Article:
So he developed a conversation map called a statement of position map. It is designed to elicit the client's own evaluation of the problems and the developments in their life.
The therapist and the client are perceived as having some kind of valuable information relevant to the process and they create together, they co-create, they're co-creators, they co-create the content of the therapeutic conversation by imbuing it and suffusing it with this valuable information.
The therapist has valuable information about healing, the patient has valuable information about the patient.
So there's a position of curiosity, the therapist is curious about the patient, the patient is curious about what the therapist may have to say and they collaborate and there's an implicit message, you already have everything you need to transform your life. You have all the skills, you have all the values, you have all the knowledge to solve the problems that you're facing. Even if you have identity disturbance, you can leverage, you can leverage your kaleidoscopic nature, you can leverage this instability, this constant shape-shifting. These are not necessarily liabilities, these could be construed and used as assetsin a new self-narrative or self-story which is not deprecatory, not self-critical and does not necessarily adhere or conform to social mores and so on.
When people develop solutions to their own problems based on their own values, on their traits, on their decisions, choices and behavior, on their personal history, they own the process. They become much more committed to implementing these solutions.
A common practice in narrative therapy is remembering.
The therapy identifies identities that are somehow sublimated, identities that are socially conformant or reflect somehow or denote social accomplishments and achievements and the practice of remembering kind of puts together these identities which are socially condoned. It tries to coalesce them to support a person's preferred story about themselves. It disengages the identities that do not support the person.
Again very reminiscent of how cognitive behavior therapy deals with automatic negative thoughts and similarly in Gestalt.
Michael White was actually, he is actually a proponent of Jacques Derrida and he draws on his work. White was curious about the values that were implicit in people's pain, sense of failure and actions which are self-destructive and self-defeating.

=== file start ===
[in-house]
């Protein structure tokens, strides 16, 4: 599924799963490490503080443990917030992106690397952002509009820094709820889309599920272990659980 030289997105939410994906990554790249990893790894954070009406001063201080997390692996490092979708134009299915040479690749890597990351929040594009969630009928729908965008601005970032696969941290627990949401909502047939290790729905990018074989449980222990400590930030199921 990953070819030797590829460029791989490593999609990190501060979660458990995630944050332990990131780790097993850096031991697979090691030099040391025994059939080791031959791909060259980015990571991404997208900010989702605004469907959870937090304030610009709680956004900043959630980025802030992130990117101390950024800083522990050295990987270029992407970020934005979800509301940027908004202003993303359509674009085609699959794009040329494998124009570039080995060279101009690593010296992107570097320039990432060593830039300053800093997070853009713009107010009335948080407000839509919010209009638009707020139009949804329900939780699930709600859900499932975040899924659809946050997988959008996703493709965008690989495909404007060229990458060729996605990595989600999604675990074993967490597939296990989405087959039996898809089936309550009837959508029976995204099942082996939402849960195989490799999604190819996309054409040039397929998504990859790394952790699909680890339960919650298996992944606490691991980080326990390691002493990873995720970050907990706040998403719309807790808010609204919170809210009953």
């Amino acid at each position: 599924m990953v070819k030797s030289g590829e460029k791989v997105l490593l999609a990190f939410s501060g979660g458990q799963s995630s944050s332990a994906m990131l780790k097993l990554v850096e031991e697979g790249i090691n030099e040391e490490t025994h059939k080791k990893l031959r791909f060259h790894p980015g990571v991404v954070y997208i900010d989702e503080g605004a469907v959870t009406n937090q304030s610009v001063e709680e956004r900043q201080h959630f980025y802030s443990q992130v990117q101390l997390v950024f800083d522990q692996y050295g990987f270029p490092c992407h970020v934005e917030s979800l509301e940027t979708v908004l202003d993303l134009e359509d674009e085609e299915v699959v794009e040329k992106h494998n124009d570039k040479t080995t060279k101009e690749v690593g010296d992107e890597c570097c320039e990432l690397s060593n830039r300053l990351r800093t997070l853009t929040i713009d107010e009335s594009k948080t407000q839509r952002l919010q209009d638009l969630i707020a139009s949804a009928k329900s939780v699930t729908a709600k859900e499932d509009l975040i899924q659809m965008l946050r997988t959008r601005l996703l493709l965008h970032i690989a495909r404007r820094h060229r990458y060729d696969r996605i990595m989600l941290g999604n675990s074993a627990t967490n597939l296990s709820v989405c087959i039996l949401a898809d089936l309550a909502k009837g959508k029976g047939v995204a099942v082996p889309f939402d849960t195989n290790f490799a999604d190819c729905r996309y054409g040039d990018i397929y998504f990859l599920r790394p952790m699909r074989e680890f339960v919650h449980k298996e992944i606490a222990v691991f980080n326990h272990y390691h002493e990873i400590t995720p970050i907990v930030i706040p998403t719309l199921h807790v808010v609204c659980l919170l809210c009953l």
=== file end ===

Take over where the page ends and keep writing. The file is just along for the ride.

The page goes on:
What kind of values can motivate these? Why would anyone have a value or set of values which causes self-destruction? Why would anyone seek pain in a way by adopting certain values?
Where does the sense of failure come from?
If you do follow your values you should feel great, you should feel egosyntonic, you should feel accomplished because you have been following your values.
So why don't you? Why don't you? Why do you feel so bad?
Ultimatelypeople feel pain or failure in relation to their values or how they would prefer their relationships or life to be.
These are kind of stalled initiatives that people take in life and they are also guided by implicit values.
By rendering the hidden text overt, the implicit text explicit, by doing this we actually bring to awareness conflicts, dissonances and internal problems.
Another map in narrative therapy, narrative therapy is very big on maps, so another map is called the outsider witnesses map.
It's a, again everything in narrative therapy is a conversation between the therapist and the patient. This is a narrative practice, it's a practice of telling stories to each other.
Sometimes outsider witnesses are invited as listeners in the consultation, it could be a lot of parents, good friends, enemies, spouses, spouses are enemies, okay, you know what I mean, people from the outside.
So they are brought into the room, into the counseling process and then they are asked to contribute, they are asked to contribute to the weaving of this yarn, of this quilt, to the weaving of this emerging story and it is beautiful, beautiful to behold.
The narrative process as it gives rise to a totally new identity and self-story which are much more helpful and beneficial to the client.
When outsiders are invited to the counseling or consultation room, and by the way some outsiders could be for example other clients of the therapist who have gone through the process and they have knowledge and experience of the problem at hand, there's no limit or limitation on who is allowed into the room during the consultation.
And so these people participate and it becomes a community effort, very similar to group therapy in a way.